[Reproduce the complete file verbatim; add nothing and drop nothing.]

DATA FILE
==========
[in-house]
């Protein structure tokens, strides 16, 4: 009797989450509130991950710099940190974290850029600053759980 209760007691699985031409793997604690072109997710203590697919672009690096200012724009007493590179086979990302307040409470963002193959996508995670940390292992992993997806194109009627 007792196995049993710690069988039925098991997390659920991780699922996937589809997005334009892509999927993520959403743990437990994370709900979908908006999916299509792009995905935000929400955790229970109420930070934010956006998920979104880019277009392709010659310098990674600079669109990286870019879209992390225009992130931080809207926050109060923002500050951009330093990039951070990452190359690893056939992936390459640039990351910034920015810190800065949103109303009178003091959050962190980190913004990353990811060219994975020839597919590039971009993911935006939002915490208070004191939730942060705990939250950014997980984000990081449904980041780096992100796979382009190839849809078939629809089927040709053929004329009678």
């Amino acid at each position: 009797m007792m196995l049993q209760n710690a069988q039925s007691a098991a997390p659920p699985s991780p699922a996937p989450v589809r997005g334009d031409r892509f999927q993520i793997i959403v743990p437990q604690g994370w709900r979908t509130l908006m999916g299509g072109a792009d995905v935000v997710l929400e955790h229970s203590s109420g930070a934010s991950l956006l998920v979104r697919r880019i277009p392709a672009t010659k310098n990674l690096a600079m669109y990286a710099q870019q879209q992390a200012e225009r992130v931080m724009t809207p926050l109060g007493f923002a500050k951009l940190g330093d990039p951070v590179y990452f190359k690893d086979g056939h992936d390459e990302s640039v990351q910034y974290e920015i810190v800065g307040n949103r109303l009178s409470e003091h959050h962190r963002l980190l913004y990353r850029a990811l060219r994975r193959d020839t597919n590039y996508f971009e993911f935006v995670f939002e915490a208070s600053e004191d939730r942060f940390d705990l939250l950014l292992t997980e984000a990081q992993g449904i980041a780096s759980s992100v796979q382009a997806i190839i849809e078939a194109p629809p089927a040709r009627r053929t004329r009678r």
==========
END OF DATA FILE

[in-house]
């Protein structure tokens, strides 16, 4: 009797989450509130991950710099940190974290850029600053759980 209760007691699985031409793997604690072109997710203590697919672009690096200012724009007493590179086979990302307040409470963002193959996508995670940390292992992993997806194109009627 007792196995049993710690069988039925098991997390659920991780699922996937589809997005334009892509999927993520959403743990437990994370709900979908908006999916299509792009995905935000929400955790229970109420930070934010956006998920979104880019277009392709010659310098990674600079669109990286870019879209992390225009992130931080809207926050109060923002500050951009330093990039951070990452190359690893056939992936390459640039990351910034920015810190800065949103109303009178003091959050962190980190913004990353990811060219994975020839597919590039971009993911935006939002915490208070004191939730942060705990939250950014997980984000990081449904980041780096992100796979382009190839849809078939629809089927040709053929004329009678």
């Amino acid at each position: 009797m007792m196995l049993q209760n710690a069988q039925s007691a098991a997390p659920p699985s991780p699922a996937p989450v589809r997005g334009d031409r892509f999927q993520i793997i959403v743990p437990q604690g994370w709900r979908t509130l908006m999916g299509g072109a792009d995905v935000v997710l929400e955790h229970s203590s109420g930070a934010s991950l956006l998920v979104r697919r880019i277009p392709a672009t010659k310098n990674l690096a600079m669109y990286a710099q870019q879209q992390a200012e225009r992130v931080m724009t809207p926050l109060g007493f923002a500050k951009l940190g330093d990039p951070v590179y990452f190359k690893d086979g056939h992936d390459e990302s640039v990351q910034y974290e920015i810190v800065g307040n949103r109303l009178s409470e003091h959050h962190r963002l980190l913004y990353r850029a990811l060219r994975r193959d020839t597919n590039y996508f971009e993911f935006v995670f939002e915490a208070s600053e004191d939730r942060f940390d705990l939250l950014l292992t997980e984000a990081q992993g449904i980041a780096s759980s992100v796979q382009a997806i190839i849809e078939a194109p629809p089927a040709r009627r053929t004329r009678r």